Due to the nature of their use, laparoscopic surgical instruments require meticulous cleaning between uses. If the housing assembly which holds the switches is not properly sealed, the cleaning process itself may often create problems. For example, there may be damage to switches caused by cleaning fluids and/or contamination of the switch housing by the cleaning fluids. This can be caused by leakage of cleaning solutions into the switch housing which secures the switches.

The switch housing is normally designed to provide a tight external fluid seal which prevents entrance of fluids into the inside the switch housing, while simultaneously providing a flexible manually operable switch button which permits the surgeon to activate the switches on the switch housing. One method of providing the fluid seal has been to secure the switches to apertures on the switch housing such that they can be activated from the outside of the housing by the surgeon, and to seal the switch housing assembly by covering the aperture and the switch with a flexible switch button which is adhered to the outer surface of the switch housing. This causes a common problem related to laparoscopic surgical instruments, as well as other instruments which use switches that are sealed by flexible switch buttons. The prior art methods of glueing the switch buttons to the exterior of the switch housing assembly requires an excessive amount of work in order to replace the flexible switch button when the switch button is damaged. In order to prepare the surface of the switch housing assembly such that a replacement switch button can be properly secured to it, a substantial amount of time must be spent to ensure that any pre-existing adhesive is removed prior to application of a new cover with fresh adhesive. Failure to do so may result in unwanted leakage points which would allow unwanted fluid flows created during surgery, or cleaning fluids used after the surgery, to enter the device. It would be desirable to have a method of rapidly sealing a switch button to a switch housing assembly, without adhesive, such that no fluid leaks exist between the switch button and the switch housing assembly.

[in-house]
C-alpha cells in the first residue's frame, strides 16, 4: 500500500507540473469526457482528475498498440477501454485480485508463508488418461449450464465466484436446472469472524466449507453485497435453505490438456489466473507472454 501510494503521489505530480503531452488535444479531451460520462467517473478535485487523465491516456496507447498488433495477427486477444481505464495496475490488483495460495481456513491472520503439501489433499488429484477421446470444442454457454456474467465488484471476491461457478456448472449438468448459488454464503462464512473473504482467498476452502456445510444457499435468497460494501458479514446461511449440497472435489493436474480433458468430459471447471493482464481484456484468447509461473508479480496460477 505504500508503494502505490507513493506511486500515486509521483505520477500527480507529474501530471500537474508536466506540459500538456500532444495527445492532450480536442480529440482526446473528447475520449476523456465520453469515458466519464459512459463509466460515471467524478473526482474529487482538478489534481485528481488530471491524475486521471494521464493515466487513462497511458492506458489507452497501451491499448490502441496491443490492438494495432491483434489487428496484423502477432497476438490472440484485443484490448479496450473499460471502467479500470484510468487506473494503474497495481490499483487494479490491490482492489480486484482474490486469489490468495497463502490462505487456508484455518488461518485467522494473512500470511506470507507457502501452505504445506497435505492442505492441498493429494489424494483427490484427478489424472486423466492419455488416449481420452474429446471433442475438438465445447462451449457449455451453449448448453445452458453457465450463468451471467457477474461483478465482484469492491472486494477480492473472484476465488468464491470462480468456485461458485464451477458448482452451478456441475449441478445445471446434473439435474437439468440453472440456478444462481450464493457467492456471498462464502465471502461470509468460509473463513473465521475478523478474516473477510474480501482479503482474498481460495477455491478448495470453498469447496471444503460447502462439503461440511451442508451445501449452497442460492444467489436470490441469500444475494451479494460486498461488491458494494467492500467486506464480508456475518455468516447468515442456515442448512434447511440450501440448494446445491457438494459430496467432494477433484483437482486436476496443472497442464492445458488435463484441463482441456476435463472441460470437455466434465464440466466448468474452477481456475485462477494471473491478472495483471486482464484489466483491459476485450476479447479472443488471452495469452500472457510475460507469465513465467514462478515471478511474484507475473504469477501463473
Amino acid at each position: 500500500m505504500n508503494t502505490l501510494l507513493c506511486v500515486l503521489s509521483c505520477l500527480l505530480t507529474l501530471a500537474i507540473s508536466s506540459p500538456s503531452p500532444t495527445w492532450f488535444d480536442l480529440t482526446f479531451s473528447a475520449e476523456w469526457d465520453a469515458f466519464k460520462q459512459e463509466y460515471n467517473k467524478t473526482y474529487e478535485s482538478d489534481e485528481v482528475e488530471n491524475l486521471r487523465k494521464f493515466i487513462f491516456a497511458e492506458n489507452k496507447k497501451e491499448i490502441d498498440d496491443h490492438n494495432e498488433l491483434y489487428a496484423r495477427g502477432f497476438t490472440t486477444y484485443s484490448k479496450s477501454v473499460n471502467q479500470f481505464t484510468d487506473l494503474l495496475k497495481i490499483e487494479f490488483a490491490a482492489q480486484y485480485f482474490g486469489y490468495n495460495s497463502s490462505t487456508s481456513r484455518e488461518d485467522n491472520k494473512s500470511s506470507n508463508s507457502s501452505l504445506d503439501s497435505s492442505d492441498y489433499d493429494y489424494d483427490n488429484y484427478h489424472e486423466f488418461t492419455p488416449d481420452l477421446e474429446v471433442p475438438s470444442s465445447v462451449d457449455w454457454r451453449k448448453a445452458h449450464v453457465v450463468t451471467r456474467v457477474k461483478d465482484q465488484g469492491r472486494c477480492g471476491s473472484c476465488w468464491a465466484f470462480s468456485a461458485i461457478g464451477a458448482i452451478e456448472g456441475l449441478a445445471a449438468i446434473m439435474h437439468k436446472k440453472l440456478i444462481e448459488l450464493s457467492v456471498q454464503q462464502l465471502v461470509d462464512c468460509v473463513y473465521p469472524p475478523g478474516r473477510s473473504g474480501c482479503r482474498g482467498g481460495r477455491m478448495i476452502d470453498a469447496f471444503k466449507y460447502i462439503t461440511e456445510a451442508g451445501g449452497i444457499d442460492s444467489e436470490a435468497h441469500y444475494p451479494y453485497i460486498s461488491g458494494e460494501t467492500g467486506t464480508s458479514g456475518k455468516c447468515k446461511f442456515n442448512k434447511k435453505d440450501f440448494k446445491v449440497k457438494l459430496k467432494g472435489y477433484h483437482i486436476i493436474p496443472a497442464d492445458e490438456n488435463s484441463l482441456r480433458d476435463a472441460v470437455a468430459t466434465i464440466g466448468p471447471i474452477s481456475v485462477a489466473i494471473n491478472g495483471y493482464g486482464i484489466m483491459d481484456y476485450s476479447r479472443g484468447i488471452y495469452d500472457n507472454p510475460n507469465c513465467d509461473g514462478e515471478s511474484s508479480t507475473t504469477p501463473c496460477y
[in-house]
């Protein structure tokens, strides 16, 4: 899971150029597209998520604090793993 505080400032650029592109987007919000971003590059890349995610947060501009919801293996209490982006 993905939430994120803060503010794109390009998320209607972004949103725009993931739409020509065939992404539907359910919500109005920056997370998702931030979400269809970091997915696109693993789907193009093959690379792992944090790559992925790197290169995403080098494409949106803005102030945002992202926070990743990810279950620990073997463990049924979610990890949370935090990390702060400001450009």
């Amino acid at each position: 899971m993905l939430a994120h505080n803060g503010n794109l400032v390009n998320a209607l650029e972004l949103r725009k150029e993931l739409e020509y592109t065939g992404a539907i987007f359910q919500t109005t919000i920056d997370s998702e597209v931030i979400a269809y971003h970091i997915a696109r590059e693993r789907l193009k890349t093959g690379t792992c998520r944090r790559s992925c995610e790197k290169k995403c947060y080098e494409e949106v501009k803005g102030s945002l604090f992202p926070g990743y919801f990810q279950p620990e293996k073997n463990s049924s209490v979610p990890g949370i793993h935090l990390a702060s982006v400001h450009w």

Another attempt to ensure that the seal is maintained in proper working order has been to secure the switch and the switch button from the inside of the housing assembly. This is typically done by securing the switch and the switch button from the inside of the housing and then filling the housing with a material, such as resin, to prevent both the switch and the switch button from moving. This process creates an additional drawback in that the resin, once set, is usually not removable. Therefore, when the seal is broken, the entire switch housing must be discarded and replaced. Due to the fact that these switch assemblies are precision devices, the cost of total replacement of the switch assembly is higher then desired.

Another disadvantage related to current switch housing assemblies used on laparoscopic surgical instruments is the method by which the switches are secured to the switch housing assembly. Prior art devices typically secure the switch to the switch housing assembly and then ensure that it does not move by filling the interior of the switch housing assembly with material such as.resin, epoxy, etc. The disadvantage to this method of securing the switches is that it is extremely difficult to remove the resin if the switch assembly needs repair. As a result, if any of the switches or switch buttons become defective, a common repair procedure is to discard the entire switch housing assembly, along with all of the switches and switch buttons, and to replace them entirely. It would be desirable to be able to minimize costs by replacing, in a rapid and convenient manner, only those components which are actually defective.